I'd just finished counting 6 miles when I heard it before I saw it. A sleek Sivilkan dagger with an obsidian pummel whizzed through the air from out of the shadows to my right. It thumped into the ward wall to my left, a hairs breadth from my face. I skidded to a halt, my hair and cloak flowing around me, struggling to stop itself from my sudden break in momentum. Blood welled on the end of nose and dripped onto my lips. I eyed the dagger before my face, my fresh blood shining where it had nicked the skin, my red blood mingling with the dried black blood already smothering it. Pateen's blood. I didn't give myself a moment’s thought as my eyes widened at the scent of his blood and my head whipped towards the shadows of the denser trees. I yanked my dagger free of the ward, it scraping as if on stone, and set myself low into a defensive crouch, ignoring the sounds of the ward splintering behind me from the fracture the dagger had manage to make. That was some strong throw, with some very impressive aim.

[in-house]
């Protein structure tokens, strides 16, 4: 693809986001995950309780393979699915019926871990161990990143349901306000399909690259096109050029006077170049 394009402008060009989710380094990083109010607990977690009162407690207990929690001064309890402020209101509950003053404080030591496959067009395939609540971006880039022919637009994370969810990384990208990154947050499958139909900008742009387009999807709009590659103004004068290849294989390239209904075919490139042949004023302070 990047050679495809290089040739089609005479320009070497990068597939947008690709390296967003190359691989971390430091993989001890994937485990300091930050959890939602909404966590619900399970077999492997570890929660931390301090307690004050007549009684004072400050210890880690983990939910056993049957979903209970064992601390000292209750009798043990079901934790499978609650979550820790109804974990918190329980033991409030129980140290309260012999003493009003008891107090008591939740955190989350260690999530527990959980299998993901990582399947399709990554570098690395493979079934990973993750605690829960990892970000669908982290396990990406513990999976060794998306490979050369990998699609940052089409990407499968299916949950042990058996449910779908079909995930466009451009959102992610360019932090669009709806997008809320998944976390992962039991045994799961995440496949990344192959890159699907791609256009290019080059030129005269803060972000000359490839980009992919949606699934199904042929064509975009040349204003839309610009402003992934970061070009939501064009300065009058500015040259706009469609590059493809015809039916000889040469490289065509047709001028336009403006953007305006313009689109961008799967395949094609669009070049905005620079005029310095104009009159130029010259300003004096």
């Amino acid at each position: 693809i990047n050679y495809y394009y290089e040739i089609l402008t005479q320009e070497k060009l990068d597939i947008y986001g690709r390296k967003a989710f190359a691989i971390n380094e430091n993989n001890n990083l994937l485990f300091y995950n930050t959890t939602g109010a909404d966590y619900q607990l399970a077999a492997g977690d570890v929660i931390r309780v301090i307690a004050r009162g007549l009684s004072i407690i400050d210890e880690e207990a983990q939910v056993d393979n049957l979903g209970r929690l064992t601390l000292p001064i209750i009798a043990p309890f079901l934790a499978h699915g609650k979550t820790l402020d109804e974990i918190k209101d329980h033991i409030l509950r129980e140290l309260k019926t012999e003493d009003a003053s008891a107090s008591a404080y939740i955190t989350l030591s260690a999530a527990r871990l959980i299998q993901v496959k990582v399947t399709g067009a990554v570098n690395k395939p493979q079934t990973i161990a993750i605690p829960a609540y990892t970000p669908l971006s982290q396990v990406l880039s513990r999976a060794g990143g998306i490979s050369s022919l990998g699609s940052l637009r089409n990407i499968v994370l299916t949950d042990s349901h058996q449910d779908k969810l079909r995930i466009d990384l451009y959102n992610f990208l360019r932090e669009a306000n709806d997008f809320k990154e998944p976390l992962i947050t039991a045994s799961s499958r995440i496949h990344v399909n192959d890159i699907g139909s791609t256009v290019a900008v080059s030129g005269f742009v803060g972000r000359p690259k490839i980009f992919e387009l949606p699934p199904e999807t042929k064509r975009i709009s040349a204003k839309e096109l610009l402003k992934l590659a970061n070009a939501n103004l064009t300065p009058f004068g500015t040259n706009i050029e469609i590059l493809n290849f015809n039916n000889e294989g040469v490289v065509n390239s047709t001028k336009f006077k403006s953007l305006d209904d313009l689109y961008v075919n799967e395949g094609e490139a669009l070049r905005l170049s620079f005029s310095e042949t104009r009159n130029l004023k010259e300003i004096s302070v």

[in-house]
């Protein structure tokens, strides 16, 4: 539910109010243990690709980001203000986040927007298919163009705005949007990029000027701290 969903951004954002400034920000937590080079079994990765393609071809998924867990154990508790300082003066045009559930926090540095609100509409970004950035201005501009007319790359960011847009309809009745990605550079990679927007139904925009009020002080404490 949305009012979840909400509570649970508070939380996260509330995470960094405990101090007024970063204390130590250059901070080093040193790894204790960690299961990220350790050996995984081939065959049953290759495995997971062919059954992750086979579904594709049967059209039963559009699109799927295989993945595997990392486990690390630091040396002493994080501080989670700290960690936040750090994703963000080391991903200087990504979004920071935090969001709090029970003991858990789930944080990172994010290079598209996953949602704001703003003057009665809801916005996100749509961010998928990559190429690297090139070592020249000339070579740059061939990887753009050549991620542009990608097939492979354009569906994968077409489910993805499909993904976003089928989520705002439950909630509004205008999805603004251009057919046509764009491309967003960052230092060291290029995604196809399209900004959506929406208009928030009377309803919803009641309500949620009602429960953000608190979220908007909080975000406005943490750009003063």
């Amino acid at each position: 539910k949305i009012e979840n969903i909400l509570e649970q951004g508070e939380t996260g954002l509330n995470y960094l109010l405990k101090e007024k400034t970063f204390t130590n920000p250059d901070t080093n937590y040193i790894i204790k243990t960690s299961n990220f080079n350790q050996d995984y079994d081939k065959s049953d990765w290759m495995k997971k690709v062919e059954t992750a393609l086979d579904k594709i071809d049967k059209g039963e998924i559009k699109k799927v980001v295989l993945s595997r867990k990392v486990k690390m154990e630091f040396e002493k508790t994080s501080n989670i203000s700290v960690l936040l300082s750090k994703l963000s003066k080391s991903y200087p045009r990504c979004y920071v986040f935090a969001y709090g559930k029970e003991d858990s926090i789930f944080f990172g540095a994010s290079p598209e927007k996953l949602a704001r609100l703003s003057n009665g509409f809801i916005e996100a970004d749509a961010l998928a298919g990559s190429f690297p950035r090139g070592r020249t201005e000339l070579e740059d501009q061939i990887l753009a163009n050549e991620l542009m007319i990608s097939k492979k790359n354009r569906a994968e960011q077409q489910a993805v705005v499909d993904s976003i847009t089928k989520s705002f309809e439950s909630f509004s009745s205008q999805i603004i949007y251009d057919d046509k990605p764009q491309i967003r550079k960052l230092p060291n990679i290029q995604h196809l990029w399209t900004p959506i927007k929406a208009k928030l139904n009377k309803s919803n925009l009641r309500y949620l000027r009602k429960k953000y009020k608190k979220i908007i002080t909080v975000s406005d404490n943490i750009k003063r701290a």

All I could afford to carry were my most valued possessions: my Sivilken bow and arrows, twin blades and hunting knife, along with a little satchel of gold the other courts and lands seem to use as currency. Nothing personal, nothing I particularly cared for. I was never allowed to keep possession of such meaning. Only those of practicality like what I'd packed into the deep pockets of my cloak: undergarments, clothes, fruit, gold and contraceptive tonic. Who knew what the males of other lands might be like – I'd certainly met some brutes from visiting courts. Not that they'd even be alive to even get that far but... semantics. Besides, I'd had enough of bloodshed for a lifetime.